Never underestimate the risk associated to migration, the process according to which the transfer of data, design and content of a website to a new platform and/or to a new domain takes place.
How It Usually Works
The client has just told you, with a cheeky grin on his face, that the launch of a brand new version of his website is imminent — that usually means between four and eight weeks in any industry. Aouch.
At this stage, expectations and emotions run high, only to leave space to disillusion when the new platform is actually launched. Budget is rarely a concern, but you may lose the mandate in a flash.
Migration hurdles render your life pretty stressful indeed.
“The site migration will be a success,” I was recently told by a top-tier client in the UK. As it turned out, the launch was delayed by several weeks, and from pre-migration to post-migration, the whole process wasn’t much fun.
Elsewhere, with two global companies whose accounts I recently managed, the conversion rate post-migration fell by 70% globally, on average, while their domestic performance was also affected. In both cases, the clients had underestimated the importance of accurate forecasts and the risks that big changes may bring, particularly on the technical side of search engine optimisation.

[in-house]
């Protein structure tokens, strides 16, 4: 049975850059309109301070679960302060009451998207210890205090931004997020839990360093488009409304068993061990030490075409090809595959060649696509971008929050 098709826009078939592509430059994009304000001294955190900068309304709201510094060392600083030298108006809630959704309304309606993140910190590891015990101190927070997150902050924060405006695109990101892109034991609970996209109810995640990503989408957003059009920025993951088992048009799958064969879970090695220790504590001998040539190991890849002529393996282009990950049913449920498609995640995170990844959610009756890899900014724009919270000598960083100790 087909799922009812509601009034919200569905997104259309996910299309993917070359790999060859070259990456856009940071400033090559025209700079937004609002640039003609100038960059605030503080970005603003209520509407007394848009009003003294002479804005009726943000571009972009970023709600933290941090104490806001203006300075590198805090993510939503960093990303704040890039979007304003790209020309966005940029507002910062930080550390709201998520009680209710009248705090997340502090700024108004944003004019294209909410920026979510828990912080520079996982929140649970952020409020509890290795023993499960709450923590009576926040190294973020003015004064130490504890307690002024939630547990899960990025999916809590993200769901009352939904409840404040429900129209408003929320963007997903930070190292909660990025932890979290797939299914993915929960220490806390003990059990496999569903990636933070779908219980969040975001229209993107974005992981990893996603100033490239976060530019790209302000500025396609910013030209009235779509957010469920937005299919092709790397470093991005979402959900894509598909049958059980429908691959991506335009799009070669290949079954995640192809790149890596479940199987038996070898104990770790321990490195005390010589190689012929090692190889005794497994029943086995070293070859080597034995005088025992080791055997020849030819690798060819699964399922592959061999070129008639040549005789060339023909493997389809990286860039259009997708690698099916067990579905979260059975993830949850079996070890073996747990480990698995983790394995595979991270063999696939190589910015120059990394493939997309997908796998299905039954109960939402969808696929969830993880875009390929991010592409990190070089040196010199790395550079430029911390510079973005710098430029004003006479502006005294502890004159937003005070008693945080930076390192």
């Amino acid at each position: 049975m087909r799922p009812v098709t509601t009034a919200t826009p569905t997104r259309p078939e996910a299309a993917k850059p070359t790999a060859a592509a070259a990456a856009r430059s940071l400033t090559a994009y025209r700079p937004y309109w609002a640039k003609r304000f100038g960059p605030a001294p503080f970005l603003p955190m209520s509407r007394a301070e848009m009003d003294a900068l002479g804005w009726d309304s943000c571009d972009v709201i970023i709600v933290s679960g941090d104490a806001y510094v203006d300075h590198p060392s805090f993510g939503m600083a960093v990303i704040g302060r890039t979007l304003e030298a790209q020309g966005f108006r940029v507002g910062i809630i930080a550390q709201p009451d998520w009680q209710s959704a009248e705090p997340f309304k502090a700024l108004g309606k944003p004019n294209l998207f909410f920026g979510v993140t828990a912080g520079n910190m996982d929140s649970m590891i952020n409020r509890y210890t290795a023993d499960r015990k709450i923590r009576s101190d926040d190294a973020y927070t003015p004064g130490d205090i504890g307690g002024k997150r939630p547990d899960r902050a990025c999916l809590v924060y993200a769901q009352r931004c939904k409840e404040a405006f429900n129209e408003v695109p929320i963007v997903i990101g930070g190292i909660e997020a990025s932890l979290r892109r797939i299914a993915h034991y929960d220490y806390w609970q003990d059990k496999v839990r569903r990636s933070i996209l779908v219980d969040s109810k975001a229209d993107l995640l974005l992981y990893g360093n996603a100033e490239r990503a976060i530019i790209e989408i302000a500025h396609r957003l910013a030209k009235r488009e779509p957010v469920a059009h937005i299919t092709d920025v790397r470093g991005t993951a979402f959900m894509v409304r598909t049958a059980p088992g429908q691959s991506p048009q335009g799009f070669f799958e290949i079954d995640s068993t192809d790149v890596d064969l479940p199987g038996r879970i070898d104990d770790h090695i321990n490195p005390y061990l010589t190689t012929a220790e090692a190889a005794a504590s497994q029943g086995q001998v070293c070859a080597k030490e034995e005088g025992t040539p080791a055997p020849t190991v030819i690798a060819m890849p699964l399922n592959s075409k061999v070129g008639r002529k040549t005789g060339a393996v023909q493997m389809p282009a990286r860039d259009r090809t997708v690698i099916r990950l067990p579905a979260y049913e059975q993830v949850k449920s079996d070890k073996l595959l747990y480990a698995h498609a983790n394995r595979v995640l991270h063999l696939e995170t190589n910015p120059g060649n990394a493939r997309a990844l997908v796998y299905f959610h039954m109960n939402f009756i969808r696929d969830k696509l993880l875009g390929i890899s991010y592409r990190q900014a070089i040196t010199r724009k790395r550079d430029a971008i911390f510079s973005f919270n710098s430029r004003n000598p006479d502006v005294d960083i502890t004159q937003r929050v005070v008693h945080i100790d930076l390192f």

When pressure builds up, so-called emergency meetings seldom lift spirits.
The client blames you, damn it, and you blame the market — but only if you have not followed the basic guidelines, which tend to be standardised, regardless of the platform, the sector and the size of the client.
Five Bullet Points For You:
- The migration must be planned in a timely manner: pay particular attention to the priorities (URLs mapping & redirects, hierarchy analysis, to name a few); be prepared to manage the domino effect risk, which means that under any circumstances you must be able to allocate resources efficiently, while taking aim at specific issues all along the value chain.
- The interest of all stakeholders must be aligned: arrange a face-to-face meeting as soon as necessary to sort out different views on strategy.
- Bear/base/bull-case scenarios must be based on historical on-line and off-line data sources: adjust them by projections for macro data (filtered by industry and global trends) and micro data (financials, peer analysis).
- The tracking must be properly implemented all the way through the migration process – otherwise, your judgment will be based upon misleading inputs. A basic recommendation is to pay attention to the so-called “staging website”, which would help you spot discrepancies, for instance.
- At a post-migration stage, time is a very precious commodity: so, be prepared to adapt quickly to outputs and findings that greatly differ from the original forecasts, depending on budget.
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